“We did not expect such problems, wars in our vicinity and hundreds of thousands of immigrants at our doorsteps.” - writes Roman Kowalski, Ambassador of Poland in Hungary.
Probably, I’m not the only one who is convinced that we live today in a very difficult time. We are looking with horror at the events that are taking place in the South and in the East, near the borders of Europe which not so long ago was considered to be an extremely stable and secure entity – an oasis of prosperity and serenity in a stormy world, as we thought.
The memory of the atrocities committed during World War II fade away after more than 70 years. For twenty to thirty-year-old Poles and Hungarians, even the events from the transformation period in ‘89 are part of an already distant and often poorly known story. We did not expect such problems, wars in our vicinity and hundreds of thousands of immigrants at our doorsteps. After decades of Communism, we only wanted to catch up to the rest of the free world, to develop, to follow the footsteps of our Western partners which – in many cases – was brilliantly achieved by the whole Central European region. We are proud of our achievements, we had and probably still have this beautiful plan, but, as we say it in Poland and probably in other countries, as well: if you want to make God laugh, then just tell him about your plans… Well, history has played a trick on us again.
The tens of thousands of refugees who are storming the gates of Europe stir up different feelings in us – and we have to admit the negative ones, as well –, they arouse fear, fear for our own future and often just the concern that together with our families, we might lose our ordinary, everyday stability, security and existence. It would be hard not to understand these fears, although, often it is difficult to not have the impression that currently the more or less justified fears are dominating the public debate, political rhetoric and the perception of the tragedy that takes place at the borders of Europe. These fears also often prevent us from finding, or even starting to search, for an adequate response to the challenge that the whole of Europe currently has to face.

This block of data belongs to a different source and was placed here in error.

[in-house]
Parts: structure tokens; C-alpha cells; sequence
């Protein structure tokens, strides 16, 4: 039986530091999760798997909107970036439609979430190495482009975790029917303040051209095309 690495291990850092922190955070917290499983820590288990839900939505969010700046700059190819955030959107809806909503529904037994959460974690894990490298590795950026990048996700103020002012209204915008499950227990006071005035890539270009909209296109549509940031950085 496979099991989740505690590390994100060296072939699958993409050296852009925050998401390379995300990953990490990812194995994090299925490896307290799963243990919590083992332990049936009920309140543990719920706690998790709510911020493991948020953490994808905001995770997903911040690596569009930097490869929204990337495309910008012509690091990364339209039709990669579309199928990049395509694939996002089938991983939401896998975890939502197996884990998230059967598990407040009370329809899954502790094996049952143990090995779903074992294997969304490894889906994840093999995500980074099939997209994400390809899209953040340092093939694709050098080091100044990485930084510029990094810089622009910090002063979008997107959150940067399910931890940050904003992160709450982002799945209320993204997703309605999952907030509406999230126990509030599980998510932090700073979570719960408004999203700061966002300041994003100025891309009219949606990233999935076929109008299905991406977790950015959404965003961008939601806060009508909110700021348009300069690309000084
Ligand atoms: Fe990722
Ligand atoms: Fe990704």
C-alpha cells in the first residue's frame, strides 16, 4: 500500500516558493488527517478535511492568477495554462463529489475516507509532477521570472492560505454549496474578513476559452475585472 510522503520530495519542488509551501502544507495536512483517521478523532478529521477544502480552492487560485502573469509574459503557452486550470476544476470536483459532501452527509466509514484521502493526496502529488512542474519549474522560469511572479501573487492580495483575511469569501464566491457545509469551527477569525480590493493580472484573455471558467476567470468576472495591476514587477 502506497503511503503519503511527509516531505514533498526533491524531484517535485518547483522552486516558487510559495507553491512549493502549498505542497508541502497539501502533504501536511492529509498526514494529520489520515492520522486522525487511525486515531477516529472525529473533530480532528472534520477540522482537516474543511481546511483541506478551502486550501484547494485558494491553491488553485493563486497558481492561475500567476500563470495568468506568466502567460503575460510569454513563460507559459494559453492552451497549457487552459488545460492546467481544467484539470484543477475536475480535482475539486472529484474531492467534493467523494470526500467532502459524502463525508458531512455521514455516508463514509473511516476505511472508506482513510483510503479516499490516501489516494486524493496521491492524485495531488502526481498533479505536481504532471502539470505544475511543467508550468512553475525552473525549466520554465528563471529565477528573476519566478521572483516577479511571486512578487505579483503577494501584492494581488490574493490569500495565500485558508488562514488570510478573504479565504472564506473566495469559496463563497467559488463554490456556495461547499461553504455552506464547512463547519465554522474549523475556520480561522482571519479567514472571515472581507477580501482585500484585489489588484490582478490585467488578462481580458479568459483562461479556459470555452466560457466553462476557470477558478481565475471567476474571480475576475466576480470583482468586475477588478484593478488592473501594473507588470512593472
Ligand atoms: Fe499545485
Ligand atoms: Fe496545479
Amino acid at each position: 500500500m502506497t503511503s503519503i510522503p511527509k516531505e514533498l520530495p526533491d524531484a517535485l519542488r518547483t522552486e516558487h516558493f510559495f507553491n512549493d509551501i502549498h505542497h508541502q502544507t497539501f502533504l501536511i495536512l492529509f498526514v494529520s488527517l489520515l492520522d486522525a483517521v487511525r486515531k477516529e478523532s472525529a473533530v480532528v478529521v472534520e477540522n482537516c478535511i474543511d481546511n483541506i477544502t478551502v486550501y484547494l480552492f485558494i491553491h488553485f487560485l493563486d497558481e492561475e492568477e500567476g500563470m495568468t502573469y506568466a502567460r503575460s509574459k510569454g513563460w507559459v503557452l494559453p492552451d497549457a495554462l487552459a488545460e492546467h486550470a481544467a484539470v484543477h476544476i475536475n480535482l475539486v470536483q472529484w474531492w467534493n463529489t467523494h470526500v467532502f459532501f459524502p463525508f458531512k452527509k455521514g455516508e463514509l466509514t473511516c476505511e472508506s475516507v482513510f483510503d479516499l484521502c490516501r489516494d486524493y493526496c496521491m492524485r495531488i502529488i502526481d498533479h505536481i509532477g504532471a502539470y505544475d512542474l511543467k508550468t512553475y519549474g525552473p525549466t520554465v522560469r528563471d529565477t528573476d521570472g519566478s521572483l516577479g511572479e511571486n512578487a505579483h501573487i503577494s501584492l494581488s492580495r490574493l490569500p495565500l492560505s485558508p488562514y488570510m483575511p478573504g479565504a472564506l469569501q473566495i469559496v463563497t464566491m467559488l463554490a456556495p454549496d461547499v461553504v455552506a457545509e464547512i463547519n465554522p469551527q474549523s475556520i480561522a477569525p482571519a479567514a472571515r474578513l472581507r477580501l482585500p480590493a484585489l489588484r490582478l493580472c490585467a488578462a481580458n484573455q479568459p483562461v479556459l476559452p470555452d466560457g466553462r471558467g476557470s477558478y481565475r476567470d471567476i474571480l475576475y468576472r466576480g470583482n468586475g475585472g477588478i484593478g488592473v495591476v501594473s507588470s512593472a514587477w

Poles have specific experiences when it comes to emigration, or immigration. Centuries ago, Poland was an example for tolerance, ‘the promised land’ for all kinds of refugees from each corner of Europe. After the fall of Poland in the 18th century, subjected to pressures and extermination, Poles sought freedom, a better life and security by emigration. Hundreds of thousands of Poles became emigres when they decided not to return to the country after the Second World War, or when they left Poland during the years of Communism. Poles have continued to emigrate in recent decades, as well, during the years of martial law, or in the ‘80s, when a large wave of refugees left Poland or during the last ten years of our membership in the EU, when again, nearly 2 million Poles left the country in search for new and better opportunities. Today, the number of people of Polish descent throughout the world is estimated at nearly 20 million, half of today's 40 million people strong Poland. It would seem that we have emigration in our genes, while in the meantime, the events that are taking place currently in Europe frighten us.